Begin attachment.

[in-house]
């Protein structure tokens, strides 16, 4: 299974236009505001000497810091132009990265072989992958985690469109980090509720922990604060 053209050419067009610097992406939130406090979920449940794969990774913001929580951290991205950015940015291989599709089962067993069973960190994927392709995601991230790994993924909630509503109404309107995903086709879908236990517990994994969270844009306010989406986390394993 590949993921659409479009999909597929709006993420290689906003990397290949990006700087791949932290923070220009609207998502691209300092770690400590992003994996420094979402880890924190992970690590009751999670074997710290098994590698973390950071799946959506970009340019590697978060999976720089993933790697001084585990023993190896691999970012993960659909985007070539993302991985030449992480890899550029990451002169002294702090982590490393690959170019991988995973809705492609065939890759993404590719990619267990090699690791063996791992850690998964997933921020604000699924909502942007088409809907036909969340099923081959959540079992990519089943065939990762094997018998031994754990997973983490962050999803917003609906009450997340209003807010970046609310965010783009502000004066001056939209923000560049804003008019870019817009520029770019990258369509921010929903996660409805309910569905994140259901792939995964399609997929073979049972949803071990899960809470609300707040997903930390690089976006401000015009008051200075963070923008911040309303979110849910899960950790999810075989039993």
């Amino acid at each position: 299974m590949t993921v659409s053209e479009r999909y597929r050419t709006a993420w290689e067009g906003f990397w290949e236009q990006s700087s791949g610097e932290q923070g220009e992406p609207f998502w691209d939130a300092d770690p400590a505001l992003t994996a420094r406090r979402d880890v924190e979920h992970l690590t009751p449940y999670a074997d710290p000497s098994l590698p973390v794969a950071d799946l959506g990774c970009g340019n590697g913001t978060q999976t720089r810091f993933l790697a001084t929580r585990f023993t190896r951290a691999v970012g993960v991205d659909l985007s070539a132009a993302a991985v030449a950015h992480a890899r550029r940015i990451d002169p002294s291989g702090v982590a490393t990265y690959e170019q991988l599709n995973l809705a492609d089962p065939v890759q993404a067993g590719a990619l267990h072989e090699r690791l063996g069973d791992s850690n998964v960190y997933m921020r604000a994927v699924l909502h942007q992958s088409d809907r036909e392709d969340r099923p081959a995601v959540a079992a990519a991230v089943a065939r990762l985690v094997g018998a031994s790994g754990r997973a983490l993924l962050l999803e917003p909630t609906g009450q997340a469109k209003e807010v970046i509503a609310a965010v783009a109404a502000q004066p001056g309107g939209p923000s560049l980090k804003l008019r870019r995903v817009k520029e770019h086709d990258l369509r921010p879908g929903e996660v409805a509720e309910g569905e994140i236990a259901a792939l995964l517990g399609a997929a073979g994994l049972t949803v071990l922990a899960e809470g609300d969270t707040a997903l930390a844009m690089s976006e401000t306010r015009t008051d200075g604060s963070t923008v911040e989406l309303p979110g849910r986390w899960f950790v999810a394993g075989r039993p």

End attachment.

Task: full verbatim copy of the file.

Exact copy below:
[in-house]
């Protein structure tokens, strides 16, 4: 299974236009505001000497810091132009990265072989992958985690469109980090509720922990604060 053209050419067009610097992406939130406090979920449940794969990774913001929580951290991205950015940015291989599709089962067993069973960190994927392709995601991230790994993924909630509503109404309107995903086709879908236990517990994994969270844009306010989406986390394993 590949993921659409479009999909597929709006993420290689906003990397290949990006700087791949932290923070220009609207998502691209300092770690400590992003994996420094979402880890924190992970690590009751999670074997710290098994590698973390950071799946959506970009340019590697978060999976720089993933790697001084585990023993190896691999970012993960659909985007070539993302991985030449992480890899550029990451002169002294702090982590490393690959170019991988995973809705492609065939890759993404590719990619267990090699690791063996791992850690998964997933921020604000699924909502942007088409809907036909969340099923081959959540079992990519089943065939990762094997018998031994754990997973983490962050999803917003609906009450997340209003807010970046609310965010783009502000004066001056939209923000560049804003008019870019817009520029770019990258369509921010929903996660409805309910569905994140259901792939995964399609997929073979049972949803071990899960809470609300707040997903930390690089976006401000015009008051200075963070923008911040309303979110849910899960950790999810075989039993």
């Amino acid at each position: 299974m590949t993921v659409s053209e479009r999909y597929r050419t709006a993420w290689e067009g906003f990397w290949e236009q990006s700087s791949g610097e932290q923070g220009e992406p609207f998502w691209d939130a300092d770690p400590a505001l992003t994996a420094r406090r979402d880890v924190e979920h992970l690590t009751p449940y999670a074997d710290p000497s098994l590698p973390v794969a950071d799946l959506g990774c970009g340019n590697g913001t978060q999976t720089r810091f993933l790697a001084t929580r585990f023993t190896r951290a691999v970012g993960v991205d659909l985007s070539a132009a993302a991985v030449a950015h992480a890899r550029r940015i990451d002169p002294s291989g702090v982590a490393t990265y690959e170019q991988l599709n995973l809705a492609d089962p065939v890759q993404a067993g590719a990619l267990h072989e090699r690791l063996g069973d791992s850690n998964v960190y997933m921020r604000a994927v699924l909502h942007q992958s088409d809907r036909e392709d969340r099923p081959a995601v959540a079992a990519a991230v089943a065939r990762l985690v094997g018998a031994s790994g754990r997973a983490l993924l962050l999803e917003p909630t609906g009450q997340a469109k209003e807010v970046i509503a609310a965010v783009a109404a502000q004066p001056g309107g939209p923000s560049l980090k804003l008019r870019r995903v817009k520029e770019h086709d990258l369509r921010p879908g929903e996660v409805a509720e309910g569905e994140i236990a259901a792939l995964l517990g399609a997929a073979g994994l049972t949803v071990l922990a899960e809470g609300d969270t707040a997903l930390a844009m690089s976006e401000t306010r015009t008051d200075g604060s963070t923008v911040e989406l309303p979110g849910r986390w899960f950790v999810a394993g075989r039993p």